Young’s ideas gave rise to the term “code hero,” whose notion is that in a world dominated by violence and evil a decent young man, placed in testing situations, will maintain his “purity of Line” (a phrase applied to the matador Romero in Hemingway’s 1926 novel The Sun Also Rises). Grace under pressure requires an earned style of conduct, a code that is a variation on the bildungsroman’s conventional rites of passage. In his first book, In Our Time (1924, 1925), Hemingway combined stories and sketches that introduced Nick Adams, the young man who would grow up to be Jake Barnes, Lieutenant Frederic Henry, and all Hemingway’s other war-born heroes. Young Nick is the outdoor man whose bliss is hunting and fishing. Even as an adolescent he reveals, always understatedly, a quality contemporary detractors call “macho” but which forces on Nick a “reckoning with his nerves” that leads to the ritual shutoff of mind necessary to ward off the demons. Young aligns Nick Adams and Huckleberry Finn as exemplars of “a great American story because [theirs] is based not only on the experience of every man as he grows up but also on the particular and peculiar experience of this nation.” The Huck-Nick stories tell what happens when a spontaneous virtue meets something alien.
After the appearance of J. D. Salinger’s The Catcher in the Rye, critics throughout the 1950’s extended Young’s Huck-to-Nick line to Holden Caulfield. Huck and Holden speak in the first person and in boyish vernacular. Both heroes, in established bildungsroman custom, long to escape corrupting adult forces for a state of natural innocence. The unfunny Nick Adams lacks Huck and Holden’s comedy, but his pattern is the same as theirs: improvisation.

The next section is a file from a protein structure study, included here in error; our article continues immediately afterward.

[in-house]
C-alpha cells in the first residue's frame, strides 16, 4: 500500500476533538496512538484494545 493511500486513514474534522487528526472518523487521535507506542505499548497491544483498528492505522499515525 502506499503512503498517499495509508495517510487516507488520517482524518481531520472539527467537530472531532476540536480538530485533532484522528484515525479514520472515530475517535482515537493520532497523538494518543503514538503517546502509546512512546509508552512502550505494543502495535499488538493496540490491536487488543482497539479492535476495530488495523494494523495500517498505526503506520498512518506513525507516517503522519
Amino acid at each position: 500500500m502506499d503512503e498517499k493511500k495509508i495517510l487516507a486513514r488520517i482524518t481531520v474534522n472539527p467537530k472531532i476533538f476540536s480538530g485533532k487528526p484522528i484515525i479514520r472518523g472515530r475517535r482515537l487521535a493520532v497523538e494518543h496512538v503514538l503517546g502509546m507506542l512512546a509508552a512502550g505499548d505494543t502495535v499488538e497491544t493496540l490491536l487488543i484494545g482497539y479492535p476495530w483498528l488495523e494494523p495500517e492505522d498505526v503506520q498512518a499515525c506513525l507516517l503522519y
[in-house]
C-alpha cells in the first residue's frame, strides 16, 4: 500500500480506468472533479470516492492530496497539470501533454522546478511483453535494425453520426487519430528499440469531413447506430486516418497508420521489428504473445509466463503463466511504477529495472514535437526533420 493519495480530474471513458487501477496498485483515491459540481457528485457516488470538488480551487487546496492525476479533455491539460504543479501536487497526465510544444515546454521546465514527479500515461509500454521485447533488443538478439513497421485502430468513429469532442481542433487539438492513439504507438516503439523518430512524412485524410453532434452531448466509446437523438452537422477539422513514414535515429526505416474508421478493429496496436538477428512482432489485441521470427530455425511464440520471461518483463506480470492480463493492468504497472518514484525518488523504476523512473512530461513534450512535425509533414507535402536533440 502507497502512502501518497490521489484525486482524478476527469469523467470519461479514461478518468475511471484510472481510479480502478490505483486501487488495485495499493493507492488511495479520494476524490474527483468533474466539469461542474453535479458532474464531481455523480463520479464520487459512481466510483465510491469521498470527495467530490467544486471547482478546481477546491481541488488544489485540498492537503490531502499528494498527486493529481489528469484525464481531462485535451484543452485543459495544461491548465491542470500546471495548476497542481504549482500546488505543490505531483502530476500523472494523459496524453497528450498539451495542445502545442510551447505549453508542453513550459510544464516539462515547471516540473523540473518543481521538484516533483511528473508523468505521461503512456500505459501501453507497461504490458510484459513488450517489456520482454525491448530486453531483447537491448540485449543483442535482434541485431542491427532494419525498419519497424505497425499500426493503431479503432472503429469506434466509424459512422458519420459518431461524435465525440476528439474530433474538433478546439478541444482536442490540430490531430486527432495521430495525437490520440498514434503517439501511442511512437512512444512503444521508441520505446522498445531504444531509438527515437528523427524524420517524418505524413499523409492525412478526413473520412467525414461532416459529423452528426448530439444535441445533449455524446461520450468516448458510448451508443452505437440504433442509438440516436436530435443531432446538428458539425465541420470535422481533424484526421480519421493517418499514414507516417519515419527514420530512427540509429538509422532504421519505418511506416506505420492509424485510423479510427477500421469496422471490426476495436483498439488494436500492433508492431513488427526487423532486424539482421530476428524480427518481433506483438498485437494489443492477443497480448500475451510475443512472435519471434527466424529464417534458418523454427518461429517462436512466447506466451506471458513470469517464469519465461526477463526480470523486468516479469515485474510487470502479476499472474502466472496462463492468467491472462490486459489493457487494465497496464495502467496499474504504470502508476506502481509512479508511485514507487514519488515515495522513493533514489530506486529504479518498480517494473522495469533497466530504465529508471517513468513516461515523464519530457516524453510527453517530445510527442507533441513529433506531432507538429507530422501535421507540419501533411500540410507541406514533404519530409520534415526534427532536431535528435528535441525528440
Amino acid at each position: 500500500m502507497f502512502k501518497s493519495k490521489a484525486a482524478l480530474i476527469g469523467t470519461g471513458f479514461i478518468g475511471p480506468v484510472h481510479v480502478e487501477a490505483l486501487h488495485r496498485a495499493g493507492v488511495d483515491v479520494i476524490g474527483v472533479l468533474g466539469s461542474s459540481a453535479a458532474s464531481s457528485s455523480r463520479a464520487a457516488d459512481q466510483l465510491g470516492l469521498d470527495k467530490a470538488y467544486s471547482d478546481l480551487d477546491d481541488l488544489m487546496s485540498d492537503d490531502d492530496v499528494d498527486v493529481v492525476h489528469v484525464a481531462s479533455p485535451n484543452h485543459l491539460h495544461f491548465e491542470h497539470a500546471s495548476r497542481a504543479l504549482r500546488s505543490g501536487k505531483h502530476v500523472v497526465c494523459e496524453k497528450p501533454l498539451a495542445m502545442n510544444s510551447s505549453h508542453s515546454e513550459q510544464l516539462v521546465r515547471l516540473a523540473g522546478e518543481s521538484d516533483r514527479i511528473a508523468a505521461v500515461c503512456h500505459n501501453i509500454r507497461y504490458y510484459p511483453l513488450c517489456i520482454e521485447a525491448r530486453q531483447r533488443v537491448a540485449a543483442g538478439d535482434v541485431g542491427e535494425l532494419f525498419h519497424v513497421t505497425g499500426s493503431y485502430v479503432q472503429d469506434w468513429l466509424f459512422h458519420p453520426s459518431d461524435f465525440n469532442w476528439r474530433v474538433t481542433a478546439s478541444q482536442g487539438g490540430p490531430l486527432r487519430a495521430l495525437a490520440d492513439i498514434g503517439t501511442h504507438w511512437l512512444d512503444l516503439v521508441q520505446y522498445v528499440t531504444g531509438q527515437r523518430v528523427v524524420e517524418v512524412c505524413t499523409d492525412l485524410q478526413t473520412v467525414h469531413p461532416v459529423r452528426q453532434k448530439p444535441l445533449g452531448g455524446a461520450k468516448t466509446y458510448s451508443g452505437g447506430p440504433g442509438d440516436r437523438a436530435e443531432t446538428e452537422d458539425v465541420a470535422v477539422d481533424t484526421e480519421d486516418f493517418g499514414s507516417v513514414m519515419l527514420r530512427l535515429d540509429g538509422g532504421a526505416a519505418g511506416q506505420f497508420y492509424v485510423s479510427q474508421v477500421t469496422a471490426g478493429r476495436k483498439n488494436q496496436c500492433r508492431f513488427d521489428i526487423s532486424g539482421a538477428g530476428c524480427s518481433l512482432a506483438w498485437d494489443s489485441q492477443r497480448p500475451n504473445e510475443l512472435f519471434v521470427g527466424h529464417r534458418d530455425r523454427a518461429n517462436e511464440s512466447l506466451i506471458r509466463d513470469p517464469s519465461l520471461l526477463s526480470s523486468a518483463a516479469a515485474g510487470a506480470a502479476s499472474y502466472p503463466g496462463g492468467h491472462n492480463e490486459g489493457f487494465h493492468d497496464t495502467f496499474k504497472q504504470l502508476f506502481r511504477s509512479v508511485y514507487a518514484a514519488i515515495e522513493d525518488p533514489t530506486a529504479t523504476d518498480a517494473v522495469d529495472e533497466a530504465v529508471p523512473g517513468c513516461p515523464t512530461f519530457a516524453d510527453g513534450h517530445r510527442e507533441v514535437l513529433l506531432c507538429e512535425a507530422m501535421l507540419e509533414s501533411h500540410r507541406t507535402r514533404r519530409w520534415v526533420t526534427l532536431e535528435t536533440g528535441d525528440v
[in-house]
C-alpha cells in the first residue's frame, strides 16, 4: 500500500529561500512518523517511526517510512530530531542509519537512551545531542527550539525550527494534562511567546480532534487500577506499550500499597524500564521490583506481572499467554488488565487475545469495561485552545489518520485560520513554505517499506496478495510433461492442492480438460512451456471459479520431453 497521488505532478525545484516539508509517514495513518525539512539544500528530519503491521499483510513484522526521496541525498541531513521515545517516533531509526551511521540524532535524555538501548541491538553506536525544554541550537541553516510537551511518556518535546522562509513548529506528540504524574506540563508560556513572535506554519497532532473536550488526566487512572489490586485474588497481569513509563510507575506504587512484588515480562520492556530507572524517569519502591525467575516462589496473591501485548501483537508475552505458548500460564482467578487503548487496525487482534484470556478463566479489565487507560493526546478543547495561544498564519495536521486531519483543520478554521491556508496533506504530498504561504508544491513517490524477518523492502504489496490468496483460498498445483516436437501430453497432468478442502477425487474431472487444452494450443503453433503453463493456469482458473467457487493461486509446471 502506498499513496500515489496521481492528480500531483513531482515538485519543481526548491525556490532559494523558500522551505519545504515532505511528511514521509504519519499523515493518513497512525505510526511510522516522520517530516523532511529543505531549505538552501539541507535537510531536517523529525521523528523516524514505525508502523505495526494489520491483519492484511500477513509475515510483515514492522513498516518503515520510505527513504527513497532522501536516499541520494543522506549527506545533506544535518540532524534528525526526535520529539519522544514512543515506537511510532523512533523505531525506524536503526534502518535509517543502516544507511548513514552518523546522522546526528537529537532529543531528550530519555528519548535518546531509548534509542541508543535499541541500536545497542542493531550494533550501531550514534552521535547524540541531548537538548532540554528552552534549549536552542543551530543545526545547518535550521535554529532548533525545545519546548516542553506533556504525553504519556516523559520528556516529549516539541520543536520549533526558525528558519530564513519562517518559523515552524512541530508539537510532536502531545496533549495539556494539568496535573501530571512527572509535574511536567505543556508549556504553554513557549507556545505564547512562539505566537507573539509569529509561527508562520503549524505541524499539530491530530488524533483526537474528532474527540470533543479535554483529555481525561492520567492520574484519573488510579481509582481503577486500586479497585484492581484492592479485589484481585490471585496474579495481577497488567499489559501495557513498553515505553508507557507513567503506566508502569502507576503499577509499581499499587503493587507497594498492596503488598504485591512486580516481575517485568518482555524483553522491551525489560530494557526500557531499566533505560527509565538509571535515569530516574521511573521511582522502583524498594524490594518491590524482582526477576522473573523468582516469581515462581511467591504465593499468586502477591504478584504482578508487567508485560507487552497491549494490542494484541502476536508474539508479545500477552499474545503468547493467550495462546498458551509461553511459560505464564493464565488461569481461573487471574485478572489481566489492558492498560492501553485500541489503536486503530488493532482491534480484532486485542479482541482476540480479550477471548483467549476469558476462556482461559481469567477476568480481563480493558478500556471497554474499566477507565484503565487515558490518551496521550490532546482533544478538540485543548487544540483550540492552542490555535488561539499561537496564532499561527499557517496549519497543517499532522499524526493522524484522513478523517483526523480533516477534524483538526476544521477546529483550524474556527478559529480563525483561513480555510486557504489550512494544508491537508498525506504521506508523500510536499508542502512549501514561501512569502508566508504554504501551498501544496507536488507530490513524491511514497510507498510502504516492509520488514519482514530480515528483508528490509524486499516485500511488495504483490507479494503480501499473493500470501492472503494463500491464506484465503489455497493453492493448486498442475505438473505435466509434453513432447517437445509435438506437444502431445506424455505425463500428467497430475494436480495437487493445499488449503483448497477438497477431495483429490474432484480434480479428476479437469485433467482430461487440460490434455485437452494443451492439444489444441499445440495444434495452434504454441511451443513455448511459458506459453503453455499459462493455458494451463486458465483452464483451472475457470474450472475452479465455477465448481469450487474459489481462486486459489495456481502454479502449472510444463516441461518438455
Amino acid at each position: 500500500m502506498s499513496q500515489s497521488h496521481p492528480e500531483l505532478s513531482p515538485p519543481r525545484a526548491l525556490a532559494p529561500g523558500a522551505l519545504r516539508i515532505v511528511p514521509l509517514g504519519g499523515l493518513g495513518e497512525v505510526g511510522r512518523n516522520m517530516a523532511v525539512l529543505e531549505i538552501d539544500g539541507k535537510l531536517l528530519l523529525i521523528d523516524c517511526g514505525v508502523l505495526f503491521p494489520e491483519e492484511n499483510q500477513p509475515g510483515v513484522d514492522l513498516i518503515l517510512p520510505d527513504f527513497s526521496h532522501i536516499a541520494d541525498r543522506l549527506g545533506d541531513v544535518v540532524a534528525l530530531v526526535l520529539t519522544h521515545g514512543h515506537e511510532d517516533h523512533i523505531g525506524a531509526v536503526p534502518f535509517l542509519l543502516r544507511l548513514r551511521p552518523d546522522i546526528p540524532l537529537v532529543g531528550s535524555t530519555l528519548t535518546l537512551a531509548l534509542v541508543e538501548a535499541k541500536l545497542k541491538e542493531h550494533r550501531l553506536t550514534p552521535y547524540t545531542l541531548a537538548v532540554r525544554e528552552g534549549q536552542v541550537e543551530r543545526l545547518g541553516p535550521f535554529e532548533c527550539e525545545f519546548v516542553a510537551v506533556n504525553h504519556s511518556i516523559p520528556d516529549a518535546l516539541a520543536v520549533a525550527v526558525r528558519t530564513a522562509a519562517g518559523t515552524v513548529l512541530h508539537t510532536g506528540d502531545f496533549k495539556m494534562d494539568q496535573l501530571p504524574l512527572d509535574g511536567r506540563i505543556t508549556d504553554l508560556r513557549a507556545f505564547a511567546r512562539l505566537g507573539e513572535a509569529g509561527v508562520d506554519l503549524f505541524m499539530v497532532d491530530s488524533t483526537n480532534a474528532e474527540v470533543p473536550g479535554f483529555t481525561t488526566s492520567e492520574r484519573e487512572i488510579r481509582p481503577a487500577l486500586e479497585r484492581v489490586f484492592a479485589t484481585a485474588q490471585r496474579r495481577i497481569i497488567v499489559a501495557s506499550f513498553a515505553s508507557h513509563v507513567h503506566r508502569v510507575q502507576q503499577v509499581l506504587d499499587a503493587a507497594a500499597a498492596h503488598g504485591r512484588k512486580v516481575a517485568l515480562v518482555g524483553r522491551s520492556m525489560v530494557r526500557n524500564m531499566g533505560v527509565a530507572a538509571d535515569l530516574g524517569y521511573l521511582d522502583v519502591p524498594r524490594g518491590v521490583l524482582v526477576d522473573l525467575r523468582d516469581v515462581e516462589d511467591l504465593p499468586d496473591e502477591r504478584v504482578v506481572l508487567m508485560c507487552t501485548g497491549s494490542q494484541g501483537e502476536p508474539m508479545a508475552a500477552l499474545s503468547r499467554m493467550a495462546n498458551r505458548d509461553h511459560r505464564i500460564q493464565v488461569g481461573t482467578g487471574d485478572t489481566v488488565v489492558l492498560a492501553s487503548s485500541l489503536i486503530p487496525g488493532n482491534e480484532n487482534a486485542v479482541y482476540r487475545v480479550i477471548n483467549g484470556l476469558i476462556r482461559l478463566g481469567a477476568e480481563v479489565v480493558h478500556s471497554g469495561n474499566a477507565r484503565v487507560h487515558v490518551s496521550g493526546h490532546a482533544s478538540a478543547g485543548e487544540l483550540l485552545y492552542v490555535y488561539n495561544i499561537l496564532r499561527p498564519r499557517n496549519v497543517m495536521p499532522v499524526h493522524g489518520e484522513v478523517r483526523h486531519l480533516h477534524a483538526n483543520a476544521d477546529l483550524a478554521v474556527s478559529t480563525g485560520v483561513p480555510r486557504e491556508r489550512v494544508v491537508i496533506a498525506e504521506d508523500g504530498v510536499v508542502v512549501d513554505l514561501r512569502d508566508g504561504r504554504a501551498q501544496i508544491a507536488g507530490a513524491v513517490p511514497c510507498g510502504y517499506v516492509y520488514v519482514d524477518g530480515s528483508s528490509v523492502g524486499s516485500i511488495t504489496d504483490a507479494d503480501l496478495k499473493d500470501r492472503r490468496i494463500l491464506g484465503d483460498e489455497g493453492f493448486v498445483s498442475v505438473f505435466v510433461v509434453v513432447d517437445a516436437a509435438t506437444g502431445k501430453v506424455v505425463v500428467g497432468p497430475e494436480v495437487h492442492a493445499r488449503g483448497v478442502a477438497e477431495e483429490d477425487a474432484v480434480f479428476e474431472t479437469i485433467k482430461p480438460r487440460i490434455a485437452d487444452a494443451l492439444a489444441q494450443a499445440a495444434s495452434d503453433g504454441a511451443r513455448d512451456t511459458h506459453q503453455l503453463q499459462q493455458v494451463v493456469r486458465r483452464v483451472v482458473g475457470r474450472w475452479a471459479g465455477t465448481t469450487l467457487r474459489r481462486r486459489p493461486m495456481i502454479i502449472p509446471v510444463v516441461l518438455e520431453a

A 1990’s version of the bildungsroman is Frank Conroy’s Body and Soul (1993). When this novel appeared, it was taken as either an anachronism or a refreshing return to the classic bildungsroman. Body and Soul, Conroy’s only novel (he also wrote a distinguished autobiography, Stop-Time, published in 1967, and published a short-story collection, Midair, in 1985), records the romantic history of a musical prodigy’s development from humble beginnings to concert fame as a piano virtuoso. The novel offers a chance for young readers to experience a genuinely happy novel, in which virtue and fidelity are rewarded and joy is made as plausible as divorce or nuclear meltdown. This is Dickens, updated and undistorted.
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Harry “Rabbit” Angstrom is a decent, unintelligent man who finds that the momentum that sustained him as a high school basketball star has slowed to a crawl in a dingy apartment where the dinner is always late and his wife has stopped being pretty. John Updike takes this common domestic tableau and turns it into a subtle expose of the frailty of the American Dream.
Written entirely in the present tense—in 1960, a virtually unheard-of technique in American fiction—to stress the immediacy of Rabbit’s crisis, Rabbit, Run (1960) details the sterility of a society that offers television sets and cars but ignores spiritual loss and belief. As critic Donald J. Greiner puts it, All [Harry’s wife Janice] wants is for him to be like other husbands, to give in to the nine-to-five routine of selling Magi-peelers in the local dimestore, but Rabbit senses that loss of life’s momentum means loss of life itself. So he runs.
Updike’s quester is suggestive of Huck, Nick, and Holden, but Rabbit is neither as improvisatory as they nor as articulate—inside or outside. When asked to explain what he wants, all the uncomprehending Rabbit can do is hit a perfect tee shot, point to the grace of the soaring ball, and shout, “That’s It!”
A decade later, in 1971, Updike reintroduced Harry, age thirty-six, in Rabbit Redux (Rabbit led back). The junk of ashtrays and closets from which Harry has run earlier is replaced by national events that promise to overwhelm him: Vietnam, the Civil Rights movement, the drug culture. For Rabbit, these “disasters” are redeemed by the first Moon shot but, try as he might to turn the spaceflight into a metaphor for his own need to soar gracefully and far, he can see in it only depersonalized technology making contact with a dead rock. In Rabbit Redux, any “lighting out for the territory” (Huck’s solution) is negated by Rabbit’s futility. He returns to his dingy house in the plastic suburb. The last words of the novel—“Sleeps. O.K.?”—are a long way from “Runs.”